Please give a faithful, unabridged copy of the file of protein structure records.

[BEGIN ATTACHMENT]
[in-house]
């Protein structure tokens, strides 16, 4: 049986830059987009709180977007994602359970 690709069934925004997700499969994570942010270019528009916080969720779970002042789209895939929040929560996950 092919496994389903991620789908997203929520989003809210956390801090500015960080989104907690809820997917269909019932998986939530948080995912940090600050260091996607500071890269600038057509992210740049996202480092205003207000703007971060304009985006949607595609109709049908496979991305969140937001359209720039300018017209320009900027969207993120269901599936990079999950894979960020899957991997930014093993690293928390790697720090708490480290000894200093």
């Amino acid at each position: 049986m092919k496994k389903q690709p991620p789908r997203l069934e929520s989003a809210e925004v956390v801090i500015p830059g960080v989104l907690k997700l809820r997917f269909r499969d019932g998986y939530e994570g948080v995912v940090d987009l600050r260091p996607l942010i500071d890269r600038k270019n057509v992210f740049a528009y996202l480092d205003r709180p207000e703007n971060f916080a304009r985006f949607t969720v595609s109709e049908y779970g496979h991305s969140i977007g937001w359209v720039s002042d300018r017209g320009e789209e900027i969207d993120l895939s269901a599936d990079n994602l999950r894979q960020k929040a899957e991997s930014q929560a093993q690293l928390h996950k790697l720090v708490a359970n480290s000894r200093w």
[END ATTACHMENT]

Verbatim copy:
[in-house]
């Protein structure tokens, strides 16, 4: 049986830059987009709180977007994602359970 690709069934925004997700499969994570942010270019528009916080969720779970002042789209895939929040929560996950 092919496994389903991620789908997203929520989003809210956390801090500015960080989104907690809820997917269909019932998986939530948080995912940090600050260091996607500071890269600038057509992210740049996202480092205003207000703007971060304009985006949607595609109709049908496979991305969140937001359209720039300018017209320009900027969207993120269901599936990079999950894979960020899957991997930014093993690293928390790697720090708490480290000894200093």
């Amino acid at each position: 049986m092919k496994k389903q690709p991620p789908r997203l069934e929520s989003a809210e925004v956390v801090i500015p830059g960080v989104l907690k997700l809820r997917f269909r499969d019932g998986y939530e994570g948080v995912v940090d987009l600050r260091p996607l942010i500071d890269r600038k270019n057509v992210f740049a528009y996202l480092d205003r709180p207000e703007n971060f916080a304009r985006f949607t969720v595609s109709e049908y779970g496979h991305s969140i977007g937001w359209v720039s002042d300018r017209g320009e789209e900027i969207d993120l895939s269901a599936d990079n994602l999950r894979q960020k929040a899957e991997s930014q929560a093993q690293l928390h996950k790697l720090v708490a359970n480290s000894r200093w």